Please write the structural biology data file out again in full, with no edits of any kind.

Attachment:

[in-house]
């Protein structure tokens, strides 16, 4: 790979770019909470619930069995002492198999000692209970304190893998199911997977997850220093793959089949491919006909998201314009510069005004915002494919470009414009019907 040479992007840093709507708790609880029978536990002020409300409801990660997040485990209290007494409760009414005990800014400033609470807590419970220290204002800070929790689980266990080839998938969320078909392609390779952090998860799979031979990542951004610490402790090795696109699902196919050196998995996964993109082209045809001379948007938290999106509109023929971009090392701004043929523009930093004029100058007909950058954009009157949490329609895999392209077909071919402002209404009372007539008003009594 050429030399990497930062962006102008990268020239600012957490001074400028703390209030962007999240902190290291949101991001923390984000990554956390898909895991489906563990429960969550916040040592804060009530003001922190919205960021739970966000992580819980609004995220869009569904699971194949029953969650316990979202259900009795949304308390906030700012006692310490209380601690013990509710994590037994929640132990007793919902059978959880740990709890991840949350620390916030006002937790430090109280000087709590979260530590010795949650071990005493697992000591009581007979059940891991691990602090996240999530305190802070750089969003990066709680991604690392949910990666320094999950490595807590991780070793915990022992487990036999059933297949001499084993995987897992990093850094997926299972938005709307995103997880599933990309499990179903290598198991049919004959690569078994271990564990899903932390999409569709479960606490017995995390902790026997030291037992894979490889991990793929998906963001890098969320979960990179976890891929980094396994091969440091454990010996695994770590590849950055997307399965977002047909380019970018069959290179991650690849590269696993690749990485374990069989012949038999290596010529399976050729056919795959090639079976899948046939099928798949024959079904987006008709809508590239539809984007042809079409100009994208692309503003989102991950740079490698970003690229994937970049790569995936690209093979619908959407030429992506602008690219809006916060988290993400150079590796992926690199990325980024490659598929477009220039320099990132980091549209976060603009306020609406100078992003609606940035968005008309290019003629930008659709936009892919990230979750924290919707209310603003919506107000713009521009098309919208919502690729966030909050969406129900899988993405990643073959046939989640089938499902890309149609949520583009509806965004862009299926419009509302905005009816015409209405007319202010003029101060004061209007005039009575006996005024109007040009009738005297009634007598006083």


[in-house]
């Protein structure tokens, strides 16, 4: 790979770019909470619930069995002492198999000692209970304190893998199911997977997850220093793959089949491919006909998201314009510069005004915002494919470009414009019907 040479992007840093709507708790609880029978536990002020409300409801990660997040485990209290007494409760009414005990800014400033609470807590419970220290204002800070929790689980266990080839998938969320078909392609390779952090998860799979031979990542951004610490402790090795696109699902196919050196998995996964993109082209045809001379948007938290999106509109023929971009090392701004043929523009930093004029100058007909950058954009009157949490329609895999392209077909071919402002209404009372007539008003009594 050429030399990497930062962006102008990268020239600012957490001074400028703390209030962007999240902190290291949101991001923390984000990554956390898909895991489906563990429960969550916040040592804060009530003001922190919205960021739970966000992580819980609004995220869009569904699971194949029953969650316990979202259900009795949304308390906030700012006692310490209380601690013990509710994590037994929640132990007793919902059978959880740990709890991840949350620390916030006002937790430090109280000087709590979260530590010795949650071990005493697992000591009581007979059940891991691990602090996240999530305190802070750089969003990066709680991604690392949910990666320094999950490595807590991780070793915990022992487990036999059933297949001499084993995987897992990093850094997926299972938005709307995103997880599933990309499990179903290598198991049919004959690569078994271990564990899903932390999409569709479960606490017995995390902790026997030291037992894979490889991990793929998906963001890098969320979960990179976890891929980094396994091969440091454990010996695994770590590849950055997307399965977002047909380019970018069959290179991650690849590269696993690749990485374990069989012949038999290596010529399976050729056919795959090639079976899948046939099928798949024959079904987006008709809508590239539809984007042809079409100009994208692309503003989102991950740079490698970003690229994937970049790569995936690209093979619908959407030429992506602008690219809006916060988290993400150079590796992926690199990325980024490659598929477009220039320099990132980091549209976060603009306020609406100078992003609606940035968005008309290019003629930008659709936009892919990230979750924290919707209310603003919506107000713009521009098309919208919502690729966030909050969406129900899988993405990643073959046939989640089938499902890309149609949520583009509806965004862009299926419009509302905005009816015409209405007319202010003029101060004061209007005039009575006996005024109007040009009738005297009634007598006083």